indicated, which may be, for example, between 40
300 degrees Fahrenheitand ‘700 degrees Fahren
heit, depending upon the nature of the hydro
carbon used.
,
Gases, principally non-condensible gases de
rived from the oxidizing medium, are removed 45
from the top of the tower through pipe 2| and
pass to a cooler 9 in which any condensible gases
may be lique?ed.
The finished product is withdrawn from the
bottom of the tower through the pipe 23 and 50
passes through a heat exchanger 24 and to a
point of storage. The incoming hydrocarbon may
be pumped by a pump 25 through the heat ex
changer 24 and thence to the tubes ll of the
heater.
2
2,122,764
It will be seen that the process depends to a I
great extent upon the nature of the ?uids used.
To illustrate, in event that the hydrocarbon is
received from_ the previous distillation process,
it may ‘be necessary to cool the hydrocarbon
rather than to heat it, and in such case the heater
l0 may be replaced by a cooler. Also, the tem
perature of the oxidizing gas is important, and
’in order to obtain a regulation of this factor we
10 provide a by-pass pipe 22 around the heater I6.
The nature vof our process, within the limits
of temperature indicated, is such that the re
action is exothermic, and we utilize the heat in
ternally developed to maintain the temperature.
15 Assuming that the oil has ?rst been heated in a
heater Ill, the temperature will rise in the tower
to the point where it is necessary to diminish
the heating. Also, we provide a by-pass 21
around the heater and the process may go on in
20 such manner that no heat is supplied, the exo
2. The process of oxidizing an asphalt compo- .
nent of a hydrocarbon ?uid ior the production
of blown asphalt which consists in continuously
cascading the asphalt component downwardly
through a reaction zone‘, continuously passing an
oxidizing gas upwardly through the reaction zone
in intermittent and direct contact with the down
wardly cascading asphalt component to thereby
. oxidize the asphalt component and automatically
regulating the temperature at an intermediate
point in the reaction zone to maintain the tem
perature within limits below temperature of sub
stantial vaporization of the asphalt component 15
and sufficiently high to eifect chemical reaction
between the asphalt component and the oxidizing
gas.
'
3. The process of oxidizing an asphalt compo
nent of a hydrocarbon ?uid for the production
thermic heat supplying all the heat that is nec
of blown asphalt which consists in continuously
essary. Suitable valves are obviously provided
cascading the asphalt component downwardly
to take care of the flow through the various
pipes so that when, for example, the by-pass 21
through a reaction zone, continuously passing an
oxidizing gas upwardly through the reaction zone
in intermittent and direct contact with the down 25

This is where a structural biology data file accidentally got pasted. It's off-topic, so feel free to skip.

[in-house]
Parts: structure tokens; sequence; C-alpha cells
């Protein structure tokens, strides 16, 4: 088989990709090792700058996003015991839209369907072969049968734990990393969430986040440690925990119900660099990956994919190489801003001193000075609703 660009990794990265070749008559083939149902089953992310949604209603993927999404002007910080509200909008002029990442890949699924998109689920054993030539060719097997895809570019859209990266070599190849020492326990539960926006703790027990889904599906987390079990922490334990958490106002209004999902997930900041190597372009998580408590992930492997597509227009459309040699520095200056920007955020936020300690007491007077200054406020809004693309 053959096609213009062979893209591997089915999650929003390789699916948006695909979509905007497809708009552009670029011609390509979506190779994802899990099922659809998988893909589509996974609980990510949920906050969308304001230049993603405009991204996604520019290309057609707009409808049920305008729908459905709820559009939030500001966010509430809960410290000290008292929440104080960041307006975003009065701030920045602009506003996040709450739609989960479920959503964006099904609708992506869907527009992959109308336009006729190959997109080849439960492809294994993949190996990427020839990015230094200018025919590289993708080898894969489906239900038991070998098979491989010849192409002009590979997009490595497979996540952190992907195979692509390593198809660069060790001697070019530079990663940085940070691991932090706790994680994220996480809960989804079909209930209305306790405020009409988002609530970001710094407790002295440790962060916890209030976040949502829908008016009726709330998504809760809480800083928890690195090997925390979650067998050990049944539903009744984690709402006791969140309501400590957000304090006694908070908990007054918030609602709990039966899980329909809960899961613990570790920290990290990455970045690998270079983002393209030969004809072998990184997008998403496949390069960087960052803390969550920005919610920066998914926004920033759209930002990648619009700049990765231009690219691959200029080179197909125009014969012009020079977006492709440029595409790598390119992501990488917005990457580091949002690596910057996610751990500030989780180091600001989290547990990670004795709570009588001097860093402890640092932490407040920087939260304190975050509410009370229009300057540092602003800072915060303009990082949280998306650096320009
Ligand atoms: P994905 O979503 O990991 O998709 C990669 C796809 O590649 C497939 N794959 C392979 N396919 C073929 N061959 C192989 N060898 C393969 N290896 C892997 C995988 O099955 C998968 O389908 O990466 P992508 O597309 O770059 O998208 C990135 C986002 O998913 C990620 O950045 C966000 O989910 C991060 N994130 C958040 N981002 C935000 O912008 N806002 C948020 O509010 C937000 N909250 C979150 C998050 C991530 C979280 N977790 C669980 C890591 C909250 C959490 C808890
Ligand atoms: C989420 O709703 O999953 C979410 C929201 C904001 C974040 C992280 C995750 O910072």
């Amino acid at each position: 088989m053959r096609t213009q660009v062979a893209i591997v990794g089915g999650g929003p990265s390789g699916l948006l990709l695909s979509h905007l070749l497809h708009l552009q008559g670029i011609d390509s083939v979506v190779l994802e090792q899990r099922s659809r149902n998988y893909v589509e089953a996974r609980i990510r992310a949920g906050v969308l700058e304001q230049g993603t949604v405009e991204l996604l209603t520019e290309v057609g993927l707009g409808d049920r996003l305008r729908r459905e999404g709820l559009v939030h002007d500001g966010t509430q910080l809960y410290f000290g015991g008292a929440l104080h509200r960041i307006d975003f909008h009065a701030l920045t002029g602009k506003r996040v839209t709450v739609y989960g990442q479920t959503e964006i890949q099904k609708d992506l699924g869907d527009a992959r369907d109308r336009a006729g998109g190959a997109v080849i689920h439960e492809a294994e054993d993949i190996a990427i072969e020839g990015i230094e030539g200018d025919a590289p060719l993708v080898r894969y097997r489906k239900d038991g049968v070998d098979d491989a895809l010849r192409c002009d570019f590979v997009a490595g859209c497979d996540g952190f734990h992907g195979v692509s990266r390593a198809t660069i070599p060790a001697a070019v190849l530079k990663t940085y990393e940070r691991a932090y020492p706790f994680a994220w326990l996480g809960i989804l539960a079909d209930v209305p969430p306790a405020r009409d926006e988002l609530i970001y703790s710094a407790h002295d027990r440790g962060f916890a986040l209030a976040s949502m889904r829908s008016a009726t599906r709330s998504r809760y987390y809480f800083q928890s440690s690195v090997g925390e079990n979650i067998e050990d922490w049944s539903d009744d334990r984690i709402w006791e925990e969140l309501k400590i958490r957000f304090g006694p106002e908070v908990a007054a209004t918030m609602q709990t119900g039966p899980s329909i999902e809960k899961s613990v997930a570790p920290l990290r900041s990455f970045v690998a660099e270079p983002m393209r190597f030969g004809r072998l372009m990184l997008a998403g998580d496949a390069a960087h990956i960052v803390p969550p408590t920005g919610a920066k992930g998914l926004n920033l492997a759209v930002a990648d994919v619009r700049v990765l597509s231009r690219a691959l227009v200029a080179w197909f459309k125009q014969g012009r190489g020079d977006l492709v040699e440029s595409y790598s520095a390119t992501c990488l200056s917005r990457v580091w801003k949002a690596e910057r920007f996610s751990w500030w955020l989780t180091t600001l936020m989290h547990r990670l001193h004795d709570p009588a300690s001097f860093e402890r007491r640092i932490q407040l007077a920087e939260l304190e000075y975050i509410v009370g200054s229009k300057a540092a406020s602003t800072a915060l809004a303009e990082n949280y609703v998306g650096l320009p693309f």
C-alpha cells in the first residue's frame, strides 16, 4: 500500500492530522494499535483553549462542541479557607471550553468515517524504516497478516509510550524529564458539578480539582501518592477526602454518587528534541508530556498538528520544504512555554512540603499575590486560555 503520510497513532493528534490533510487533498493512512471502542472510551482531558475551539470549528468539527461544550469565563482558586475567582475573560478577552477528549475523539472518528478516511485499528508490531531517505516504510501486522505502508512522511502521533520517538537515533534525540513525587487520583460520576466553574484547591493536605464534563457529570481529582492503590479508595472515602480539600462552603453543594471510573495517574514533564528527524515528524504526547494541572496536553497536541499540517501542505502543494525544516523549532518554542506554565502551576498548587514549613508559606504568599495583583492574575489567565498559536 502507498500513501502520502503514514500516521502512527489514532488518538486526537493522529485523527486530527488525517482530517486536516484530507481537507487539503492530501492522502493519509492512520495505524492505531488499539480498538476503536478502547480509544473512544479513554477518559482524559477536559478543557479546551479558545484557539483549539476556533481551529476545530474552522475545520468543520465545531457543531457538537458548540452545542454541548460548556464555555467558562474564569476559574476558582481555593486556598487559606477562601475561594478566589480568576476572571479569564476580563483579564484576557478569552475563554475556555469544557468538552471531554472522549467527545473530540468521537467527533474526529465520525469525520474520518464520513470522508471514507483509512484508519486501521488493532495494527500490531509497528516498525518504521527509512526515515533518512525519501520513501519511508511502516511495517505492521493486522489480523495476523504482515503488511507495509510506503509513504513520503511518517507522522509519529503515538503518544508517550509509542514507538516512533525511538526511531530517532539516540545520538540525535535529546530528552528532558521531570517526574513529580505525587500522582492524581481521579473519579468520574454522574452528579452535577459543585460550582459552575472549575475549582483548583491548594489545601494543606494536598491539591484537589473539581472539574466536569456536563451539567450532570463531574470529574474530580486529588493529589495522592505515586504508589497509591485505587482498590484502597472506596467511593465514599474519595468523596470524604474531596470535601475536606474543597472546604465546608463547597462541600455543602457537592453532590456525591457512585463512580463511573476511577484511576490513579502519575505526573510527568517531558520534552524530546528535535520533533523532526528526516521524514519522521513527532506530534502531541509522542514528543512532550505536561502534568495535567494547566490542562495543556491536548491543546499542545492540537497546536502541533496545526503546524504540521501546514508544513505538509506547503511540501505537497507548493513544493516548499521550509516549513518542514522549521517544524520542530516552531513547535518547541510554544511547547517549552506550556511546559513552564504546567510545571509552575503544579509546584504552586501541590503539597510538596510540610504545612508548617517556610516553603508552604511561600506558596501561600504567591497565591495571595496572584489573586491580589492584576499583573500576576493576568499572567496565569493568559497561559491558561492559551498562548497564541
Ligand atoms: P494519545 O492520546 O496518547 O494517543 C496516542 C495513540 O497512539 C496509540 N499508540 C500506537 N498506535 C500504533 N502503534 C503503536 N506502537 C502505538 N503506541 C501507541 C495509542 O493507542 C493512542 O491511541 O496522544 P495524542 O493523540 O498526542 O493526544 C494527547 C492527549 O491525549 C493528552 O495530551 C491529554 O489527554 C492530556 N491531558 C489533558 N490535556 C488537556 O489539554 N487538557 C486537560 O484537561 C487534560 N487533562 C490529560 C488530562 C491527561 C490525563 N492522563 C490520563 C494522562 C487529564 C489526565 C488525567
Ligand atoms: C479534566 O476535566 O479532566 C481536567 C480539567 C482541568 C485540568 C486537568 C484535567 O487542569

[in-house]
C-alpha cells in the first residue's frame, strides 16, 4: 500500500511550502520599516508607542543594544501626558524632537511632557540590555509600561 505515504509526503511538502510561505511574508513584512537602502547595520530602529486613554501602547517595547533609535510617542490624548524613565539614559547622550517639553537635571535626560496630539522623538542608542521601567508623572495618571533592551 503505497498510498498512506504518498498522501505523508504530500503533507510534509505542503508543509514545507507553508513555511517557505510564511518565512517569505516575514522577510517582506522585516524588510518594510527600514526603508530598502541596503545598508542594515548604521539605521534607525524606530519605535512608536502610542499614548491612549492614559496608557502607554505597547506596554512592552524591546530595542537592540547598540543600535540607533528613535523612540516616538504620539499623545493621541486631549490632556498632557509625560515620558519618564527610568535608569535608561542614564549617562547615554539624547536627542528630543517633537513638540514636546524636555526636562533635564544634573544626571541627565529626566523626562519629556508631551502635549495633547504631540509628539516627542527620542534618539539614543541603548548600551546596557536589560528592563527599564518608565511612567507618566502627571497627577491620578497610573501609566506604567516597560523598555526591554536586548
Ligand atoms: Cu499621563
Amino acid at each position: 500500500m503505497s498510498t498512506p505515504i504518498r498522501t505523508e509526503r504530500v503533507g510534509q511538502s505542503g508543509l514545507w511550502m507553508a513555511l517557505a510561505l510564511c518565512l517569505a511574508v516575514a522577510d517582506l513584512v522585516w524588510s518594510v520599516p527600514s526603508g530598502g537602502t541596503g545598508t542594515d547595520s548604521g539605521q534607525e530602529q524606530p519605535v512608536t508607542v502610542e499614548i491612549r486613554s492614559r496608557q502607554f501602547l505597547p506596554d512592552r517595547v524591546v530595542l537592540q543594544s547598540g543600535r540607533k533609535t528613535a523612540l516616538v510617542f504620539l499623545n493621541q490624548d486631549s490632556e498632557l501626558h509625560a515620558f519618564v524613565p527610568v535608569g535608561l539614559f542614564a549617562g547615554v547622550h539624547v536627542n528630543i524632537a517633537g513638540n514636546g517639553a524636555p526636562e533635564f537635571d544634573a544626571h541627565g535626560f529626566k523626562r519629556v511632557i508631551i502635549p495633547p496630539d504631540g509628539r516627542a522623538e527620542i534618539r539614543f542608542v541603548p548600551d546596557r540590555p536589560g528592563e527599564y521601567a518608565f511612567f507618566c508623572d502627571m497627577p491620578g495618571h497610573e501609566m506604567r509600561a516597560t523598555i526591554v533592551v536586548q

is being used, ?ow is cut off through the heater
Ill. Obviously, the ?ow may be proportioned as
between the by-pass pipe and the heater I0.
wardly cascading asphalt component to thereby
oxidize the asphalt component, utilizing the heat
We may further control the process by insert
produced in the reaction zone as a result of the
ing a temperature-regulating coil at one or more
30 points in the tower as indicated at 28. We may
control the ?ow of a cooling ?uid or a heating
' ?uid through such cooling coil in order to main
tain the temperature within desired limits.
Ob
viously, it is possible toautomatically control the
?ow of cooling ?uid, such as water, through the
cooling coil 28 in response to temperature at one
or a number of points in the tower so as to main
tain a desired temperature automatically. To
illustrate this, we have indicated diagrammati
cally a temperature-responsive element 29 within
the tower as controlling a valve 30 regulating
the ?ow of- ?uid through the coil 28.
Obviously, the quality of the product obtained
£15
high to eiiect chemical reaction between the
asphalt component and the oxidizing gas.
can be governed by the relative proportions of
hydrocarbon and oxidizing ?uid supplied to the
tower. Furthermore, this may be regulated by
adjusting the ?ow on the trays. For a higher
degree of oxidation, either the time of ?ow of the
hydrocarbon through the tower may be extended
over a greater period of time or the amount of
oxidizing ?uid may be increased to give the de
sired product.
We prefer to carry out our process at substan
tially atmospheric pressure and regulate the
product by control of the temperature. It is ob
viously possible, however, to~vary the pressure
within the tower, and variations of pressure will
effect temperature values in manner depending
upon known laws of ?uids.
,
It will be seen from the above that we may
term the inside of the tower a reaction zone.
What we claim is:
1. The process of oxidizing an asphalt compo
nent of a hydrocarbon ?uid for the production
65 of blown asphalt which consists in continuously